OUT TO LUNCH
Cornwall is a remarkably beautiful remote part of England so it’s little surprise that it has been chosen as the venue for the UK hosted G7 summit. I am willing to bet that most of the participants in this ‘Build Back Better’ roadshow will never have visited this part of the sceptered isle before so will be bowled over by its old world charm and scenic beauty.
The only problem with the Cornwall myth is the widening gap between the wealthy and not so wealthy which has been exacerbated since the COVID outbreak.
When city folk were encouraged to work from home and realized that, thanks to internet connectivity, this was a possibility many decided that they may as well move out of the socially dead cities and seek a better quality of life in some rural area.
Swapping a cramped central London flat for a house in the country was a no brainer, particularly if you had children to home school. Cornwall was a favourite choice because it was a comfortable five hour train ride on the express, albeit an eight hour journey on the slow train. Since nobody was planning to commute twice a week this wasn’t really a problem.
The chief attraction of Cornwall though was that, compared with many parts of England, property was dirt cheap. So the Cornish property boom began and there are now plenty of stories of properties being bought unseen by the purchaser online and of offers above the asking price to secure a sale.
Predictably this has had the effect of pushing up house prices and making them unaffordable for the locals. Prior to COVID there were already a lot of holiday homeowners in Cornwall (with Gordon Ramsay being one of the best known) and there was already resentment brewing.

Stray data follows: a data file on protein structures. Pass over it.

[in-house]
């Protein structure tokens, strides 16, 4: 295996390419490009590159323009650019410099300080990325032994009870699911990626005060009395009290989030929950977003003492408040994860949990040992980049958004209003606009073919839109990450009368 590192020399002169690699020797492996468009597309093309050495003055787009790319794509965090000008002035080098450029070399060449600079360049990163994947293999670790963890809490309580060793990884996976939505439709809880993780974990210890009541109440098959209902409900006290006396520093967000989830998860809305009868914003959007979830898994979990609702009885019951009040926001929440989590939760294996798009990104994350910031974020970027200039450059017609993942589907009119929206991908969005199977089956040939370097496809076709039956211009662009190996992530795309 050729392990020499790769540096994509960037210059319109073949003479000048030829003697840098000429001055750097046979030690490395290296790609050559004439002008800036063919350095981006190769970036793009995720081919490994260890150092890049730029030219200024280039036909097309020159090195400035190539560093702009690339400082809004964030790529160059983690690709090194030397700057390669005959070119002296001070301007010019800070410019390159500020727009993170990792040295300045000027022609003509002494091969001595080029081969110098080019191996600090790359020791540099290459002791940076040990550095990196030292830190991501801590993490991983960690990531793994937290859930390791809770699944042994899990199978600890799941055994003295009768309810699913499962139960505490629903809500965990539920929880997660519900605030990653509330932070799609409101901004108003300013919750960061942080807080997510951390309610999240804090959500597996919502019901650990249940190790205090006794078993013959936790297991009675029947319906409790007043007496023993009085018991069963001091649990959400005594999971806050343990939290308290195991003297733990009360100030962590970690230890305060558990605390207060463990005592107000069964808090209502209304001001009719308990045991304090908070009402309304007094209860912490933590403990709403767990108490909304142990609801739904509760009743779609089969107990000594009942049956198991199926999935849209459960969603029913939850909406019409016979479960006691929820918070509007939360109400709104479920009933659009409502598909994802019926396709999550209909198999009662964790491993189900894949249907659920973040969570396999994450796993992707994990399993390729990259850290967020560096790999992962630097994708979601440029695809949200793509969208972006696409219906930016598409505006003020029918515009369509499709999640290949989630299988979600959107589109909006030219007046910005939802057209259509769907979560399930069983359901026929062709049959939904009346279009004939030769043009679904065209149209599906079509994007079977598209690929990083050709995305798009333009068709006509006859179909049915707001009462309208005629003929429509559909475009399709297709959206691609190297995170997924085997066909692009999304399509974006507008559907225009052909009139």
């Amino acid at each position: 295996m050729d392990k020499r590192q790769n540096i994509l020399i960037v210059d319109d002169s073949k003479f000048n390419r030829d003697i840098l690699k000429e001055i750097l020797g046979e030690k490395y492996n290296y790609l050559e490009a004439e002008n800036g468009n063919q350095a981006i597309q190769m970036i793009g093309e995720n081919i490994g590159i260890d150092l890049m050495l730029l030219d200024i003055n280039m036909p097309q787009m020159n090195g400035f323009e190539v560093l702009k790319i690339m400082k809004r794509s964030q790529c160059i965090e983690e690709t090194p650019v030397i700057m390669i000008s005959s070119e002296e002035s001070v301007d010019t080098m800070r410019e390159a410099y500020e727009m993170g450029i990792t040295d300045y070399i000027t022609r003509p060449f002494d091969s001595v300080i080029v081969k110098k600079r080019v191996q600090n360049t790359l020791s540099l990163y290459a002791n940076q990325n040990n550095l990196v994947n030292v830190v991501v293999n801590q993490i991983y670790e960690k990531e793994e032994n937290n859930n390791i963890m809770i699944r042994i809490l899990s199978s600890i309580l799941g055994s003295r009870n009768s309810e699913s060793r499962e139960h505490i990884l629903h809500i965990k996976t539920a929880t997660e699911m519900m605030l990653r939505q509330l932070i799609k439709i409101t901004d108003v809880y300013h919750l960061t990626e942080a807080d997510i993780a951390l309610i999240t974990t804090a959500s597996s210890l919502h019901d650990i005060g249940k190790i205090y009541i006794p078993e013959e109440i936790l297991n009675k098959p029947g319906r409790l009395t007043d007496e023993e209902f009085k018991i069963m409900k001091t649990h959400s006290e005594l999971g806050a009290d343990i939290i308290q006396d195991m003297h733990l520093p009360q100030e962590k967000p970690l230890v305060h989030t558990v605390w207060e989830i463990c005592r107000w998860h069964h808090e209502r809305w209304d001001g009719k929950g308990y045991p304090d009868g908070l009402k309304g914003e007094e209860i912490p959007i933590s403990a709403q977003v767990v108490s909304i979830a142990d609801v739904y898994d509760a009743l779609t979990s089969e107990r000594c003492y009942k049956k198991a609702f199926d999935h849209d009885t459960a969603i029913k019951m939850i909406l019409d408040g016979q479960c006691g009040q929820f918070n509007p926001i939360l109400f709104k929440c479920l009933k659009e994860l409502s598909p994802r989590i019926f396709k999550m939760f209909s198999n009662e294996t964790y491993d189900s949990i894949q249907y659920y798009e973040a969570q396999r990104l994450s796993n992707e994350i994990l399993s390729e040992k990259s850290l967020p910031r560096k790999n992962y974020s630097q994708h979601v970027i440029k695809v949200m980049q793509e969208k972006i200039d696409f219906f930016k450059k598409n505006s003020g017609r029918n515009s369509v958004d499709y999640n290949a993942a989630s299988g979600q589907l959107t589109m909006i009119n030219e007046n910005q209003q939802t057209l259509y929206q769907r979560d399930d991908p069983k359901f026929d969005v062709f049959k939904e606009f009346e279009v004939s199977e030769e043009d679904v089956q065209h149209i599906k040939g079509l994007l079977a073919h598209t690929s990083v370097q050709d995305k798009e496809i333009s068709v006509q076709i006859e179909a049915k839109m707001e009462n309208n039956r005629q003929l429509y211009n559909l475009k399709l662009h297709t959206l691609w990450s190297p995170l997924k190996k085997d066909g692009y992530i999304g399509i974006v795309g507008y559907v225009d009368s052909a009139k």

Picturesque little villages like Padstow and Mousehole are a firm favourite with second homeowners but the growing problem is that, like parts of South Africa, the town or village only comes alive during holiday season and remains dark and mothballed out of season. This obviously has a knock on effect for local tradespeople who have a limited season in which to cover costs.
According to an article in The Spectator last week, a public toilet in Cornwall went on the market for the equivalent of R388 000. Although it was later withdrawn from sale it shows how crazy the appetite for property has become. More realistically, a two-bedroom cottage in Padstow which is narrower than a London bus is on the market for the equivalent of R8.3mln which is way out of the price range of anybody working in Cornwall.
The rental market is also a disaster. As property prices have risen so have long term rentals with out-of-towners taking leases that have become unaffordable to locals. The UK has one of the most unequal distributions of wealth of all the developed nations and Cornwall is one of the country’s most deprived areas. So, although the Gini coefficient is not something one automatically thinks of in the context of the UK, the gap between the haves and have nots definitely exists and the problem is getting worse not better.
Which means that Pres Frogboiler should feel quite at home as a guest at the G7. Not that anyone will be tugging at the sleeve of his tailored suit and asking him for the price of a loaf of bread.